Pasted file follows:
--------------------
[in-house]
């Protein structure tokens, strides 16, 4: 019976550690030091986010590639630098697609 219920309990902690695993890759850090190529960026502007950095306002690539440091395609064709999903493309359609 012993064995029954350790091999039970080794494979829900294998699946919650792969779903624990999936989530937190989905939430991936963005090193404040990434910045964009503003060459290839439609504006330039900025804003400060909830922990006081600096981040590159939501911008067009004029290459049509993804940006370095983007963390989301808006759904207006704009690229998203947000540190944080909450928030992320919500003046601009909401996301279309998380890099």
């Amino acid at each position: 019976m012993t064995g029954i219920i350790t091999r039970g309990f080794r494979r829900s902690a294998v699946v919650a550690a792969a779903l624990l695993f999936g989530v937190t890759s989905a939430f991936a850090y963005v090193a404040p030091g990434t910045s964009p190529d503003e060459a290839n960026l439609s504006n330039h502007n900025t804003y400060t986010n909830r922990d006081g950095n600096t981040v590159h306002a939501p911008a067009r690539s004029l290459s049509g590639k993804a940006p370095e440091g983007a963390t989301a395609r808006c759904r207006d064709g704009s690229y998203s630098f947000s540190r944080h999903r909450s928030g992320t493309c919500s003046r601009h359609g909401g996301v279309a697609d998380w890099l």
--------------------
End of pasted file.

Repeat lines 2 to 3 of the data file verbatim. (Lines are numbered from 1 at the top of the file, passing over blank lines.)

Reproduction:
């Protein structure tokens, strides 16, 4: 019976550690030091986010590639630098697609 219920309990902690695993890759850090190529960026502007950095306002690539440091395609064709999903493309359609 012993064995029954350790091999039970080794494979829900294998699946919650792969779903624990999936989530937190989905939430991936963005090193404040990434910045964009503003060459290839439609504006330039900025804003400060909830922990006081600096981040590159939501911008067009004029290459049509993804940006370095983007963390989301808006759904207006704009690229998203947000540190944080909450928030992320919500003046601009909401996301279309998380890099």
């Amino acid at each position: 019976m012993t064995g029954i219920i350790t091999r039970g309990f080794r494979r829900s902690a294998v699946v919650a550690a792969a779903l624990l695993f999936g989530v937190t890759s989905a939430f991936a850090y963005v090193a404040p030091g990434t910045s964009p190529d503003e060459a290839n960026l439609s504006n330039h502007n900025t804003y400060t986010n909830r922990d006081g950095n600096t981040v590159h306002a939501p911008a067009r690539s004029l290459s049509g590639k993804a940006p370095e440091g983007a963390t989301a395609r808006c759904r207006d064709g704009s690229y998203s630098f947000s540190r944080h999903r909450s928030g992320t493309c919500s003046r601009h359609g909401g996301v279309a697609d998380w890099l």